Right from the start, we determined a primary goal would be to keep the car looking completely original. It was an original sample, nothing non-original had ever been done to it and of that we could be sure. I was the only owner (nearly since new) and had supervised all prior repairs. I had retained and still had every invoice for all work ever done to the car and still do. The biggest question was to “restore” or to “rebuild.” Lotus Elan owners have one of the most active and knowledgeable owners groups in the world. Hundreds, and perhaps thousands of rebuilds and restorations have been done and learnings in key areas well documented. This provided a rich source of material which we could examine and learn from. At the end of the day, like Jay Leno, we decided to forego attempting to bring the car to the exact condition it was in when it left the factory but to in fact, make it better.
Our Goals: While keeping the car original, we would carefully consider all well-known and clearly documented improvements that can be made to the Elan. To us, improvements meant making it safer and more reliable while addressing weaknesses inherent due to age, areas of Lotus taking shortcuts or where modern technology has created better options. We took that approach, with the following guiding principles:
- 1) Use only original parts, wherever possible. Do nothing to change the essential look, feel or handling of the car. The implications of this were considerable and costly as times. (A couple of examples: We replaced the windshield with an original made in the UK, where shipping cost as much as the new windshield; we retained all the existing gauges when the cost of replacements would have been a fraction of what we paid to have them all completely rebuilt.)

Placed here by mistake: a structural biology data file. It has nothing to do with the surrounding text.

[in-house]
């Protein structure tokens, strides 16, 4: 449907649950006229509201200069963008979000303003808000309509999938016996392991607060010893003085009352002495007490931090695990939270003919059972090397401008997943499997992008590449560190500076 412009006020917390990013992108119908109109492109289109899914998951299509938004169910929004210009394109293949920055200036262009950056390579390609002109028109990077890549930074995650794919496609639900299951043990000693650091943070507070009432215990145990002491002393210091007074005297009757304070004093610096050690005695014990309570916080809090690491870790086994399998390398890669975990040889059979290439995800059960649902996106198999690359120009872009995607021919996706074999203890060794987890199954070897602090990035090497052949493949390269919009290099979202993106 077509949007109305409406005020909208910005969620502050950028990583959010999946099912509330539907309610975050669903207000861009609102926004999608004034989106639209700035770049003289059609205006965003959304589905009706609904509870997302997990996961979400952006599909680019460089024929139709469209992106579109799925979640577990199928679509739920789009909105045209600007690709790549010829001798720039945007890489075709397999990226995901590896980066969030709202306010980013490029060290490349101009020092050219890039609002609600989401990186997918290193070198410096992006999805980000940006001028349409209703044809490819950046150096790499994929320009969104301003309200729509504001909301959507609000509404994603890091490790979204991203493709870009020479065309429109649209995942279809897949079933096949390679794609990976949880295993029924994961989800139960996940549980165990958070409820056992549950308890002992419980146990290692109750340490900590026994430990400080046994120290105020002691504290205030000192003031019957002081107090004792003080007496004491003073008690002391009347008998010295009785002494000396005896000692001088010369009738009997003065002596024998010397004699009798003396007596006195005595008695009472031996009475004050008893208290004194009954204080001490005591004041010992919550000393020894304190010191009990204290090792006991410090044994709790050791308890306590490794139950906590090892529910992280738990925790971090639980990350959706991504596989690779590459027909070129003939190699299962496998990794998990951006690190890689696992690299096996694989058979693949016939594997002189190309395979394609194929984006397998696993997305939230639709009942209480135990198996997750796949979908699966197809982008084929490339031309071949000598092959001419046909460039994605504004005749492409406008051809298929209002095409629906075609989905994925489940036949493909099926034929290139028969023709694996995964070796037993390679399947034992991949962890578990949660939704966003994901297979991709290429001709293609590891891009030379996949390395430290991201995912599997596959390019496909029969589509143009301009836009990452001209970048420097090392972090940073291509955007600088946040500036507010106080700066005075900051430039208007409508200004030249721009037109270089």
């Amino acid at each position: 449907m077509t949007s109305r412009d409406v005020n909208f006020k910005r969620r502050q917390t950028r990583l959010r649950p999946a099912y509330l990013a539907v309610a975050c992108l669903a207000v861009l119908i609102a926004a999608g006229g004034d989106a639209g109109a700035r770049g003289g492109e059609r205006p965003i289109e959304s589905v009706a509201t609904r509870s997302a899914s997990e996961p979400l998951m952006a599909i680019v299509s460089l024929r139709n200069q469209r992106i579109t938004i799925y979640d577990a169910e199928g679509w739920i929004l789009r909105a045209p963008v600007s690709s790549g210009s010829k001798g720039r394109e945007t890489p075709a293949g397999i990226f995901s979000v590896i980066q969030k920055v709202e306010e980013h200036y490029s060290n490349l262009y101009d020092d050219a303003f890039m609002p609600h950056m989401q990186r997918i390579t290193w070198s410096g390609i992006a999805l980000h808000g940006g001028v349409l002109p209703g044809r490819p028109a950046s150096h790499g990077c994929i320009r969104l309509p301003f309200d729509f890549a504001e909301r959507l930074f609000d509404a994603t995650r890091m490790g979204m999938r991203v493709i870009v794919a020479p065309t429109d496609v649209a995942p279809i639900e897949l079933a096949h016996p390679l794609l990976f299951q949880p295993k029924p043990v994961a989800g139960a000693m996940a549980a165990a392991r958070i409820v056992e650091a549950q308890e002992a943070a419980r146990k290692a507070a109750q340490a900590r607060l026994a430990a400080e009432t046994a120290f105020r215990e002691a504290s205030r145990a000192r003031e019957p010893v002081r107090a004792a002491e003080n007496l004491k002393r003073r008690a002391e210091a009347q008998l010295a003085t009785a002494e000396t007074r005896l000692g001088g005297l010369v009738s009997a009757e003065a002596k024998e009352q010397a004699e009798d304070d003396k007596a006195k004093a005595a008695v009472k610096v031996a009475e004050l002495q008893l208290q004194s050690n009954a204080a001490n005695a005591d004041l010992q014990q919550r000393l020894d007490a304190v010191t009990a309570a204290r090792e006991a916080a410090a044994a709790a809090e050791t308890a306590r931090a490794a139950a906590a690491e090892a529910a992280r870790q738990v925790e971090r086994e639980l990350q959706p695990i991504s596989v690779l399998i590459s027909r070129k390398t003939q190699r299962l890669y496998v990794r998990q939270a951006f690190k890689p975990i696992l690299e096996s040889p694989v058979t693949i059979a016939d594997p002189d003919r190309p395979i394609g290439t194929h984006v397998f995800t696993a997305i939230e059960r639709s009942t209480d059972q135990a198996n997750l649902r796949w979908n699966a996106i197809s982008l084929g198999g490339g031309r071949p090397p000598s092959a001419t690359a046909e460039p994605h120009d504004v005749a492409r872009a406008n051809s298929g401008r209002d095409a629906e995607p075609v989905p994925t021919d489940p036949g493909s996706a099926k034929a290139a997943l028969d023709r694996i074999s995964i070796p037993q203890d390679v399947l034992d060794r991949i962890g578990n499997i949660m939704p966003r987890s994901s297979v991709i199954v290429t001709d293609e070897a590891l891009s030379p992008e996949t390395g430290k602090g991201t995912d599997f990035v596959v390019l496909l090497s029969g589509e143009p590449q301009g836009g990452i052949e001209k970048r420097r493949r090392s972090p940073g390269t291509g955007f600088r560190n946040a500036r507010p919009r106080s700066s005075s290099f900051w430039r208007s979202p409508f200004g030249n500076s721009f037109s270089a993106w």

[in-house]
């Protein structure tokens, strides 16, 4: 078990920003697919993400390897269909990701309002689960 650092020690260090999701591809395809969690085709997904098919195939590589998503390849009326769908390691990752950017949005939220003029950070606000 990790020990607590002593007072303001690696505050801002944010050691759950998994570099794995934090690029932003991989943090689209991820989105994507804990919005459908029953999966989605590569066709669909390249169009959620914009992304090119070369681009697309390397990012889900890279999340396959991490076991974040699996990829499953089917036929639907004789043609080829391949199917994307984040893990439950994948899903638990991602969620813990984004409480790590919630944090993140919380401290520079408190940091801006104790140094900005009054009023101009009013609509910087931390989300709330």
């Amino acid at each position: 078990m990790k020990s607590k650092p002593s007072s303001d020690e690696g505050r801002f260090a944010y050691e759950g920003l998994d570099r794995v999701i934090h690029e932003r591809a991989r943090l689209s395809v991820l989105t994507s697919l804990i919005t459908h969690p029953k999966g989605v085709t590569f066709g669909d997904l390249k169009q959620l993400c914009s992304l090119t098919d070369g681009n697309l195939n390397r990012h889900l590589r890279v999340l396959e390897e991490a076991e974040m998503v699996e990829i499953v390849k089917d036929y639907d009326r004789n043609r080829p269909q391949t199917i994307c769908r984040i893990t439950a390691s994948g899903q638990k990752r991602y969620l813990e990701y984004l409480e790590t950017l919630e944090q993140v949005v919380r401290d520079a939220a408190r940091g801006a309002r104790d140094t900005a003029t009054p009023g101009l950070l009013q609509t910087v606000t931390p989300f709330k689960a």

- 2) When original parts have been surpassed with something clearly superior and better quality, use them, but use only the very best, highest-quality option available. (A few examples: electronic vs. old mechanical fuel pump, 5 lbs. alternator producing 60 amps vs. old 19 lbs. 20 amp generator, replaced frequently failing rubber donuts with a CV driveshaft conversion, larger high capacity radiator to keep the engine cool even on the hottest Arizona day.) A key decision was the chassis. Many undertaking a project like this replace the original chassis with a excellent replacement called the Spyder chassis. While it offers some advantages, in the end I concluded that my car was designed with the platform that came with it. The suspension and steering were tuned to the given torsional rigidity for the desired balance between handling, comfort and feel of the car and that changing it would compromise one of the original design criteria. Perhaps if my chassis had not been in such excellent shape, I may have changed my mind. But it had never been in a wreck and was remarkably free from any rust. So, we kept the original chassis and had a top fabricator apply the 26R enhancements to my existing chassis.
- 3) Have the best, most experienced person complete the portion of the job to which they are best suited. This meant the engine rebuild tasks would go to Brian Duffee of Duffee Motorsports, one of the premier engine builders in the country. Jim Unsworth would flow the head and rebuild the carburetors on his flow bench. Junior Rios would make the 26R chassis tweaks. Ken Gray at Dave Bean Engineering, owning the same year and model of car, would be deeply involved at every step. The bodywork went to an award winning fiberglass sculptor and painter whose prior vehicles adorned the covers of a variety of magazines. In short, nothing but the best. And of course, guiding the entire process would be Brian Buckland, the ultimate arbiter of what was most precisely the correct and right thing to do.
Common wisdom dictates that a task like this should be undertaken only if one has an ample amount of time, money and space. Circumstances had occurred so that I was fortunate enough to have all three.